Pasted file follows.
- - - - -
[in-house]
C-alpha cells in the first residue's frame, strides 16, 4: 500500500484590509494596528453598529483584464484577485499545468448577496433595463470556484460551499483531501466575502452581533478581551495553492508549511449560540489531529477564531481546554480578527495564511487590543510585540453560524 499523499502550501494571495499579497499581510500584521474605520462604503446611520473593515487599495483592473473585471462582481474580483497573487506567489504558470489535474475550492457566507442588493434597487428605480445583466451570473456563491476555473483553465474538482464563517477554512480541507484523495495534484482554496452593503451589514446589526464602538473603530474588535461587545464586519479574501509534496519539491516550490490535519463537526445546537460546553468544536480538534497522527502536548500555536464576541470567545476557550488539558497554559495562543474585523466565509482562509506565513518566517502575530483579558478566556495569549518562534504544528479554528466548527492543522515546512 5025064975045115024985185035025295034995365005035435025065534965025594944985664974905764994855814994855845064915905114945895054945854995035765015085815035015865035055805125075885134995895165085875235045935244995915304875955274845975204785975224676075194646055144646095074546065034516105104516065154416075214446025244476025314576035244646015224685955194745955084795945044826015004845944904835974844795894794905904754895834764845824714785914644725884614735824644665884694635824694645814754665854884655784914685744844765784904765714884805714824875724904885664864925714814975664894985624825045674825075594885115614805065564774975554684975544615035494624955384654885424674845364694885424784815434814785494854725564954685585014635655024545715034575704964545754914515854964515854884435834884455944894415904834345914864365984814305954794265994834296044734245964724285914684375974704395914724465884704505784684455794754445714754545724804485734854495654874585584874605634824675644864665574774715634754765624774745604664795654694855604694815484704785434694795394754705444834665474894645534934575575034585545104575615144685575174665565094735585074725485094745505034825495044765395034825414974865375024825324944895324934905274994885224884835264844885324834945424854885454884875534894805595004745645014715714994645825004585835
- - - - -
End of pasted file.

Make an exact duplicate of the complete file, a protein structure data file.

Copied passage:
[in-house]
C-alpha cells in the first residue's frame, strides 16, 4: 500500500484590509494596528453598529483584464484577485499545468448577496433595463470556484460551499483531501466575502452581533478581551495553492508549511449560540489531529477564531481546554480578527495564511487590543510585540453560524 499523499502550501494571495499579497499581510500584521474605520462604503446611520473593515487599495483592473473585471462582481474580483497573487506567489504558470489535474475550492457566507442588493434597487428605480445583466451570473456563491476555473483553465474538482464563517477554512480541507484523495495534484482554496452593503451589514446589526464602538473603530474588535461587545464586519479574501509534496519539491516550490490535519463537526445546537460546553468544536480538534497522527502536548500555536464576541470567545476557550488539558497554559495562543474585523466565509482562509506565513518566517502575530483579558478566556495569549518562534504544528479554528466548527492543522515546512 5025064975045115024985185035025295034995365005035435025065534965025594944985664974905764994855814994855845064915905114945895054945854995035765015085815035015865035055805125075885134995895165085875235045935244995915304875955274845975204785975224676075194646055144646095074546065034516105104516065154416075214446025244476025314576035244646015224685955194745955084795945044826015004845944904835974844795894794905904754895834764845824714785914644725884614735824644665884694635824694645814754665854884655784914685744844765784904765714884805714824875724904885664864925714814975664894985624825045674825075594885115614805065564774975554684975544615035494624955384654885424674845364694885424784815434814785494854725564954685585014635655024545715034575704964545754914515854964515854884435834884455944894415904834345914864365984814305954794265994834296044734245964724285914684375974704395914724465884704505784684455794754445714754545724804485734854495654874585584874605634824675644864665574774715634754765624774745604664795654694855604694815484704785434694795394754705444834665474894645534934575575034585545104575615144685575174665565094735585074725485094745505034825495044765395034825414974865375024825324944895324934905274994885224884835264844885324834945424854885454884875534894805595004745645014715714994645825004585835